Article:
There can be great wisdom in a team. In fact, groups are often able to make better decisions than any single individual. But there’s a caveat: only emotional intelligent teams can be this effective.
Most of us, at some point, have encountered the other kind of team or group—the type that makes a person want to work alone. When a team is dysfunctional, decision-making, quality, and speed suffer.
So it’s an urgent matter to figure out how to create a high performing team, and there’s no magic formula. There is, however, one important area leaders can focus on that, with effort and attention, will always improve a team: group norms.
Everyone in a group contributes to its overall emotional intelligence level, but the norms strongly determine whether the team is high-performing, or simply a loose collection of people that work together. The norms help set the level for emotional intelligence, trust, group identity, and group efficacy. Norms dictate what feels right and how people act. Individuals have moods and needs, and so do groups.
What are the norms on your current team, or past teams? Are the members of the group treating each other respectfully? Is there comfort in sharing ideas? Are people expected to actively listen to one another? Is there a feeling of honesty and a welcoming of feelings? A welcoming of ideas? Or does the team lack these norms?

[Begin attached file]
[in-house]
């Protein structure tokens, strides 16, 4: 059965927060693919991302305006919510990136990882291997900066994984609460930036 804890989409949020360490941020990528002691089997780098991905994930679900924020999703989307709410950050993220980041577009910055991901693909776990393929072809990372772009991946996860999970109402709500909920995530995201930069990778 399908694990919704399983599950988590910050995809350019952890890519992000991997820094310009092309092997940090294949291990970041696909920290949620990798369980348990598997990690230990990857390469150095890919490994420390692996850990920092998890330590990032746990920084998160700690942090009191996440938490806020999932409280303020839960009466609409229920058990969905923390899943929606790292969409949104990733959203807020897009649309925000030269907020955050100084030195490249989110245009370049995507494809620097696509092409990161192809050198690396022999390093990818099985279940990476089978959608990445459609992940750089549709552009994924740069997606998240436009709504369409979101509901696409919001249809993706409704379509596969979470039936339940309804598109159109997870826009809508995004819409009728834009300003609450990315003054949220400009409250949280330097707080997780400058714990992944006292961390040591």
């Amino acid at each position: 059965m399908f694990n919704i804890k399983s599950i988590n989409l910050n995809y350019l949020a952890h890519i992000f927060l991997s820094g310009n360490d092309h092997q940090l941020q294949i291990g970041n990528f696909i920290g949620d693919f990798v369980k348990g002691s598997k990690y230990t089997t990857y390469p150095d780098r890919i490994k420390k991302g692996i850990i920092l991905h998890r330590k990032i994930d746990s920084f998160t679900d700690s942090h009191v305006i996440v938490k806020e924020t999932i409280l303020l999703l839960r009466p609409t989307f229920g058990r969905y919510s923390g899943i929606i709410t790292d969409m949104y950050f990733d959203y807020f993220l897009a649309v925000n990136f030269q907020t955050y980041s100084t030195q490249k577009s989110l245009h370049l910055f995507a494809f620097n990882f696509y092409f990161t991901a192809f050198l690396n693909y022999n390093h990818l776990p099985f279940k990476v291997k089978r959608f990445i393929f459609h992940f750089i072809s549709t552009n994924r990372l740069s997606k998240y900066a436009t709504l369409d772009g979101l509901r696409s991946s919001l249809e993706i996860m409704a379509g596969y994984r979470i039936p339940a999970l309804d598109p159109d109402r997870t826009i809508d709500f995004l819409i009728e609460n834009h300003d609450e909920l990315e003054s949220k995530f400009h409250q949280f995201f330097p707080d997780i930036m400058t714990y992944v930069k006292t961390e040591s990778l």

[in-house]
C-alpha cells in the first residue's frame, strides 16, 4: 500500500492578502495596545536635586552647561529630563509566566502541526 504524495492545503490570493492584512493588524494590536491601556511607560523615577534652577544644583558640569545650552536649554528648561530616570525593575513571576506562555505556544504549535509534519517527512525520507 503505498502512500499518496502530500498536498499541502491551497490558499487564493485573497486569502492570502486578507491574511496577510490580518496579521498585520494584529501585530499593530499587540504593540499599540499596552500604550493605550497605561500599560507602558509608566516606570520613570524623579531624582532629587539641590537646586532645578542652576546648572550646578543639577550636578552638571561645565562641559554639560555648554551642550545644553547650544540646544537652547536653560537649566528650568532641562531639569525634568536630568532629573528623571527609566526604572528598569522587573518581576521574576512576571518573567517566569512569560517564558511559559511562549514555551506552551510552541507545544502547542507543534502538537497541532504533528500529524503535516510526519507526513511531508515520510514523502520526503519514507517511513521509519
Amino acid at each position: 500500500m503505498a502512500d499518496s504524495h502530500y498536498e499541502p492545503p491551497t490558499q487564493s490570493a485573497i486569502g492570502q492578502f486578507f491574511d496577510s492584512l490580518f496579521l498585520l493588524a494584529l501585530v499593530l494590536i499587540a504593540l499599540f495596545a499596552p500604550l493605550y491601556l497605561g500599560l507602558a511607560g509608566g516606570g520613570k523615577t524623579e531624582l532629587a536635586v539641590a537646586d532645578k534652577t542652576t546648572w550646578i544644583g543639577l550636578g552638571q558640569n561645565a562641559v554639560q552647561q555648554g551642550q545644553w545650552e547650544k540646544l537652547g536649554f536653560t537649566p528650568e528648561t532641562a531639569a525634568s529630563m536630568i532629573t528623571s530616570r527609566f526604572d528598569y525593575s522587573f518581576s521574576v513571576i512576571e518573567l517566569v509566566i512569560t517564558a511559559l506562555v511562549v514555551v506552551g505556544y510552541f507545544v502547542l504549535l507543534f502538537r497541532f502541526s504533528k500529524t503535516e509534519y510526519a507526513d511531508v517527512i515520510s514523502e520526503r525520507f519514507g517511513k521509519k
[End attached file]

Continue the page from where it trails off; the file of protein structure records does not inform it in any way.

A leader who wants a high-performing team needs to pay attention to, set, and hold productive norms, because emotions and attitudes are contagious. Some leaders walk in and ignore the power of group norms and pretend feelings don’t matter. The leader steam rolls the group, and the result is a toxic, rebellious environment. Some allow unhealthy group norms, which leads to simmering discontent and a lack of trust. The leader’s job on a team is more than balancing and meting out tasks; it is also about balancing relationships, and developing an ideal vision for the team or group for tomorrow and beyond.
Here are some areas for leaders to work on to create higher-performing teams with great EQ:
Raising collective self awareness
Recognizing emotional dissonance (“I don’t like how it feels around here”)
Being attuned to and monitoring the emotional undercurrents of the group
Observing team actions and listening carefully to what team members say.
Making it a priority to understand what individuals and the group are feeling day-by-day
Uncovering less-productive norms, for example, disrespect, being closed off to new ideas, one person talking more than others, etc.
Taking the lead on replacing those less-productive norms with more effective ones, such as expressing care for individuals and the group
Bringing the best emotional intelligence to the team
We often take norms for granted, but they are immensely powerful. It may seem like it takes time to shift these norms, but the outcomes are huge: increased happiness, productivity, creativity and more. Who wouldn’t want that for their team, and for their organization?